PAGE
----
Law Commission issues blockbuster report27 Jul 2020 // Insights
Seddons Enfranchisement Partner John Midgley comments on Law Commission's blockbuster reports on leasehold enfranchisement.
The Law Commission has just launched three reports which recommend substantial reforms to the Government affecting the future of leasehold enfranchisement, right to manage and commonhold.
It will be up to the Government and ultimately Parliament to decide whether all or any of the recommendations get enacted.
The proposals include:
- abolishing the need to have owned a flat for at least 2 years before being able to pursue an individual lease extension claim
- creating consistency between house and flat enfranchisement claims - including, for example, increasing the new extended lease terms to 990 years for both houses and flats instead of the present approach where a house lease term can be extended by 50 years and a flat lease term by 90 years
- providing a right to buy out onerous or rising ground rents without the need to extend the lease term
- increasing the non-residential limit from 25% to 50% on both collective enfranchisement (i.e. buying the freehold of a block of flats) and right to manage claims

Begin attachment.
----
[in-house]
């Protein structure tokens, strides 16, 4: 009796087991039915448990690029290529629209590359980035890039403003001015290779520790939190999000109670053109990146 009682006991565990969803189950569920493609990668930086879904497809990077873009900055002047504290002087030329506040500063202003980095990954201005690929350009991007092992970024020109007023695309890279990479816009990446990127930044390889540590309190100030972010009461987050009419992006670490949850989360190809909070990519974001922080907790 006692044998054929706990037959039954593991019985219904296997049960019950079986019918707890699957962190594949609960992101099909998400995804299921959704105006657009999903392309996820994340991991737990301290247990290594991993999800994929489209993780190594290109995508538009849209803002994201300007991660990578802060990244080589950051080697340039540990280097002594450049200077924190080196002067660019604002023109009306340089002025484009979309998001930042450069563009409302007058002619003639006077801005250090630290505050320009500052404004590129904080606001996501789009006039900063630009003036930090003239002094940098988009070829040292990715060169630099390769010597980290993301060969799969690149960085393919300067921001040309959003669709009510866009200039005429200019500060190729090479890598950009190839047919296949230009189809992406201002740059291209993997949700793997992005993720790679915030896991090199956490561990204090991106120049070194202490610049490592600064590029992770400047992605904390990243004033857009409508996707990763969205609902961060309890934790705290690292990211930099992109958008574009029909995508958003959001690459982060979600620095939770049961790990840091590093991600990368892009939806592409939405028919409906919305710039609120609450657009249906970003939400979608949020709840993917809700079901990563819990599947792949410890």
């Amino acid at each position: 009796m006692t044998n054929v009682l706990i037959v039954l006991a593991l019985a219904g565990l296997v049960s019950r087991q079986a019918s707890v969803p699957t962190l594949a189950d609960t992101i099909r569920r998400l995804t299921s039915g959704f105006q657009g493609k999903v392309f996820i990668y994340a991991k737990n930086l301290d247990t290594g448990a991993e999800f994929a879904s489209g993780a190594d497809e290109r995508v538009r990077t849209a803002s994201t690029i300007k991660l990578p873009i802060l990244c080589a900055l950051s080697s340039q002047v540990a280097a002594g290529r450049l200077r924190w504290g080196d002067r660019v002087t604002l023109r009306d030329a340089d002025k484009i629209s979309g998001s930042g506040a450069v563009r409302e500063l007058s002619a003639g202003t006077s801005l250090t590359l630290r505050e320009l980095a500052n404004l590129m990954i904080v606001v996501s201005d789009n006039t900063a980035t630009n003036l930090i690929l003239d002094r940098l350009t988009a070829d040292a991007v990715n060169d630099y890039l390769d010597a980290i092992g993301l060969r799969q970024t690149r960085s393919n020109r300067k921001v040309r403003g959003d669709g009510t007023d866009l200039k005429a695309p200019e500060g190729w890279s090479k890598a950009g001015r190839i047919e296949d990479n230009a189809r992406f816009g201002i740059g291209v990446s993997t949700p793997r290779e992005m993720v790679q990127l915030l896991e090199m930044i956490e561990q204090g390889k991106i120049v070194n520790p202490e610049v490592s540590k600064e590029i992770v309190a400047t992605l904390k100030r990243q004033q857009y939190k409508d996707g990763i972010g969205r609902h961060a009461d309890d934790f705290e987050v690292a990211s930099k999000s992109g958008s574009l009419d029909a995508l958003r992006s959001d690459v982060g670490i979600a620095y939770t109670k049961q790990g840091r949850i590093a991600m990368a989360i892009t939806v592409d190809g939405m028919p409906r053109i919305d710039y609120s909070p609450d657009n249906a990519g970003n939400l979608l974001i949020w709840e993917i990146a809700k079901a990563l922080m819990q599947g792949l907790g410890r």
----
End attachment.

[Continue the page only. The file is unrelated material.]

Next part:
- allowing estate-wide claims on both collective enfranchisement and right to manage claims where there are “related” blocks on a housing estate with common services and grounds rather than having to pursue claims on a block by block basis as at present
- allowing live-work units to qualify to join in a collective enfranchisement claim
- allowing right to manage of an individual leasehold house
- streamlining various processes (including having a legal right to serve notices by email) and restricting the landlord's ability to recover costs
- seeking to reinvigorate the concept of commonhold, including through the enfranchisement process by way of an “acquire (the freehold) and convert (to commonhold)” mechanism
Commenting on the Law Commission’s proposals, Seddons Head of Leasehold Enfranchisement, John Midgley said:
“These long awaited proposals are a blockbuster piece of work from the Law Commission although there is a long way to go before we will know if and when any or all of them will come into practice. There will be some things which practitioners and both their freehold and leasehold clients will welcome, particularly in the streamlining of processes, but there is a huge raft of measures here which could make a difference to leaseholders and freeholders alike – even though it may take many years before any changes get off the ground.”
If you have any questions regarding this article or want to know how these proposals may affect you in the future, please call John Midgley on 020 7725 8068 or email email@example.com.
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